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levigsp

Ferrox , years late but I finaly wrote it up.

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Some years ago I took the notion that I would like to catch a truly wild trout on the fly, but not just any trout.
I wanted to catch one of the big fish eating trout that are often called Ferox.                                                                                                                                                                                                                  One wind swept day at the end of March found me in a large traditionally clinker built boat slowly meandering around a huge sheet of Inland water with its multitude of islands.
When I say huge I mean huge by UK standards, 25 miles long and some ten miles wide is big by anyones standard.                                                                                 

On one side of the boat there was a downrigger, set to troll a fish bait at great depth, but it was only there as a teaser to try and get the fish interested and never meant to catch the fish.
My fishing gear was used on the opposite side of the boat, this consisted of a very large and heavy brass tube fly, some 3inch long dressed in black, yellow and silver  sporting a rather large treble hook, attached to my 10ft nylon leader , a 30 yard weight forward 12 weight ultrafast sink line and  150 yards of backing line filled my reel, a 16' double handed Salmon fly rod completed to outfit and it was gear I was very used to using, however I normal used it   for casting on some great Salmon rivers.                                                                                       

  This time I was simply casting the fly out behind the boat and pulling the backing of the reel as fast as I could allowing the whole lot to sink into the depths, some 90-130 feet down and when it touched down I reeled in some ten feet of backing before gently working the fly sink and draw.
Every now and then I would let line out to check the depth or reel in some to shallow up, strange how ones heart would skip a beat every time it touched bottom!
We had been at this for some 4 hours, all the time getting soaked by the constant waves crashing over the side of the boat, when the down rigger released, I franticly worked the fly to no avail, that was the total excitement that day, some would say I should have had hooks in the bait!.
Dawn the following day saw us on the loch in the boat again on a rolling 3ft wave with perfect overcast and very cold conditions.'
Fishing in 30-40 ft of water produced 2 small jack pike, so after lunch we moved back into deeper water.
At 2.30pm I was watching the fish finder/ depth sounder when I could clearly see a fish come up ten feet or so and start moving back and fourth at the back of the trolled fish, it was clearly a big fish and I worked my fly with a little more effort whilst still watching the sounder.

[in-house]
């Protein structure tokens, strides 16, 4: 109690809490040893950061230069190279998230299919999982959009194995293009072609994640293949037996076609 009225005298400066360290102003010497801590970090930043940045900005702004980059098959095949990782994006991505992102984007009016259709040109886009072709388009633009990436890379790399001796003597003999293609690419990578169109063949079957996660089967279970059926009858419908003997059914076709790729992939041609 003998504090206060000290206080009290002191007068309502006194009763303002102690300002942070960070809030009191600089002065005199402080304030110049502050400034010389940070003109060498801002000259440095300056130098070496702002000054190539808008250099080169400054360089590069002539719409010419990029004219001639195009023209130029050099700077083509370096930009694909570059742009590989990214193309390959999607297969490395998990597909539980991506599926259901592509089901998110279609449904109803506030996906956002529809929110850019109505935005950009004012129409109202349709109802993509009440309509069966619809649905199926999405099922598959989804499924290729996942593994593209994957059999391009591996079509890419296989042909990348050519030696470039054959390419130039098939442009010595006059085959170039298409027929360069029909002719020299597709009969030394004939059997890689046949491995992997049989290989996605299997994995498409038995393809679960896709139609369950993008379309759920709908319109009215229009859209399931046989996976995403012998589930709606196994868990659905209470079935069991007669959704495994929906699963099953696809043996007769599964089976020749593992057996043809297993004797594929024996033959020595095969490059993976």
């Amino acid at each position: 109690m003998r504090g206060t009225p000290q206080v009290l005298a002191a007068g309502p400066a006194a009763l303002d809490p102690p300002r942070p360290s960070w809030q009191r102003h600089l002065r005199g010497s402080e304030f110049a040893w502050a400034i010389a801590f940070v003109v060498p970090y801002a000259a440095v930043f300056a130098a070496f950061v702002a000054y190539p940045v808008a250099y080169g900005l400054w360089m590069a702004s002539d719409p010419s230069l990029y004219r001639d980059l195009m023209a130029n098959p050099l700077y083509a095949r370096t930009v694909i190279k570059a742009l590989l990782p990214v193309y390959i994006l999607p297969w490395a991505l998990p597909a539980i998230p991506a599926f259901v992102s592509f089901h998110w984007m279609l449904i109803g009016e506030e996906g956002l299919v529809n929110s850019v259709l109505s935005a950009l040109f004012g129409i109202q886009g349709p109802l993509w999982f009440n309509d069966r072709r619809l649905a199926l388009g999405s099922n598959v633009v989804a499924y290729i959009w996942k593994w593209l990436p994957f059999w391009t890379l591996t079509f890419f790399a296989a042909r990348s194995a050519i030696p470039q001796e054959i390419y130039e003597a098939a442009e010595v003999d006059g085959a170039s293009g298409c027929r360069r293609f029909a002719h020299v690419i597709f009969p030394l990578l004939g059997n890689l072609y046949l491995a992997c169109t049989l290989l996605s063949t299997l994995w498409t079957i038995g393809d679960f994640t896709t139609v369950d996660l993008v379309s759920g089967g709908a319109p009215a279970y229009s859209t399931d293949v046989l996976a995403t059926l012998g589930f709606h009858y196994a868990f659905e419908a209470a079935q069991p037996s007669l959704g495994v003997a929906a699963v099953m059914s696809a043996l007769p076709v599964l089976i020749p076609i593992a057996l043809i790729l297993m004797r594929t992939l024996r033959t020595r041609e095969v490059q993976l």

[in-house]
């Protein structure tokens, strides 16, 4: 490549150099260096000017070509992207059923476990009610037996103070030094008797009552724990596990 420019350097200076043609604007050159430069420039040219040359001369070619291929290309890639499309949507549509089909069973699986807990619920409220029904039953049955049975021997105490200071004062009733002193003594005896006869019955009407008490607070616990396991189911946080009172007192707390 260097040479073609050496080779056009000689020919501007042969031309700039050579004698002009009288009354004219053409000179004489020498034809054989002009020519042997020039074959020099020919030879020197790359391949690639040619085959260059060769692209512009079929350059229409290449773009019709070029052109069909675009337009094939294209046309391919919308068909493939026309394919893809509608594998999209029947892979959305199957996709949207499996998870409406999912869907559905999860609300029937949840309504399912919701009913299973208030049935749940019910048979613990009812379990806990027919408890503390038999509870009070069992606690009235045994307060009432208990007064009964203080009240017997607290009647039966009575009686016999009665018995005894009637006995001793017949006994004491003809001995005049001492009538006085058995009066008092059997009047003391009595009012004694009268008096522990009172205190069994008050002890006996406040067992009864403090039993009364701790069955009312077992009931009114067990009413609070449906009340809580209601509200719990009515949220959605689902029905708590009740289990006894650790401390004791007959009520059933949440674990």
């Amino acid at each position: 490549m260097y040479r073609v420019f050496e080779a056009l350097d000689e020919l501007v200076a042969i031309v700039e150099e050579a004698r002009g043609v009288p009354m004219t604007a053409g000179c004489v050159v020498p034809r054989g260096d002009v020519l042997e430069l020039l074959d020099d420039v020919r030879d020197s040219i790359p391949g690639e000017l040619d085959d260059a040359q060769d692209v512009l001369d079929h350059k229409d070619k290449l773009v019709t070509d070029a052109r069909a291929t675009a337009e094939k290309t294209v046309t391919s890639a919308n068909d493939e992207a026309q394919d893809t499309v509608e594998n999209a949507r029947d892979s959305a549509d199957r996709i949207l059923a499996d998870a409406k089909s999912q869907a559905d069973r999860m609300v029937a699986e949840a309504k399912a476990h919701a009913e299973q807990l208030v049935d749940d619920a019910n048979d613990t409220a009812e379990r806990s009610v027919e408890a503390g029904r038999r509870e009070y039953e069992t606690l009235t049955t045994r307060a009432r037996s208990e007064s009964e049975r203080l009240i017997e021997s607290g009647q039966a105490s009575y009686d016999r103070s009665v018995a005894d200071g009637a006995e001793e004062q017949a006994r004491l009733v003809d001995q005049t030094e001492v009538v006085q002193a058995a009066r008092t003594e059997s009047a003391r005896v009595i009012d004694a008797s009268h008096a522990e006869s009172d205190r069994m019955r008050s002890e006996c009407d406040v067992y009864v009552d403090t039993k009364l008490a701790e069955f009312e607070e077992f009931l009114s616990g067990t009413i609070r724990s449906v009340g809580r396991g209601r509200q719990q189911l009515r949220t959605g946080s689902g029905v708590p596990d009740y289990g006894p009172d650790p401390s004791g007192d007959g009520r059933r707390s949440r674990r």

The fish vanished of the screen for a minute or so and then it happened, the line simply felt different, I lifted hard and there was a resistance like a wet rag, I started hand lining to get the rag in the boat, about half way up the rag woke up and took all my gained line back, that was its only good run, it was then simply a matter of getting it back 130+feet .
The fish was slid over the net and its beauty was there for me to behold in-between its mad slapping about and to realise a dream, a double figure wild brown on the fly, it was just over 10lbs and was slipped back carefully to hopefully live the rest of its life in piece.
The memory of that trout and the 3 that followed will live with me to my dying day, no more or less than any other of my red letter captures over the years, captures that make life truly worth living.

 

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Edited by levigsp
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On ‎19‎/‎12‎/‎2017 at 09:58, levigsp said:

Some years ago I took the notion that I would like to catch a truly wild trout on the fly, but not just any trout.
I wanted to catch one of the big fish eating trout that are often called Ferox.                                                                                                                                                                                                                  One wind swept day at the end of March found me in a large traditionally clinker built boat slowly meandering around a huge sheet of Inland water with its multitude of islands.
When I say huge I mean huge by UK standards, 25 miles long and some ten miles wide is big by anyones standard.                                                                                 

On one side of the boat there was a downrigger, set to troll a fish bait at great depth, but it was only there as a teaser to try and get the fish interested and never meant to catch the fish.
My fishing gear was used on the opposite side of the boat, this consisted of a very large and heavy brass tube fly, some 3inch long dressed in black, yellow and silver  sporting a rather large treble hook, attached to my 10ft nylon leader , a 30 yard weight forward 12 weight ultrafast sink line and  150 yards of backing line filled my reel, a 16' double handed Salmon fly rod completed to outfit and it was gear I was very used to using, however I normal used it   for casting on some great Salmon rivers.                                                                                       

  This time I was simply casting the fly out behind the boat and pulling the backing of the reel as fast as I could allowing the whole lot to sink into the depths, some 90-130 feet down and when it touched down I reeled in some ten feet of backing before gently working the fly sink and draw.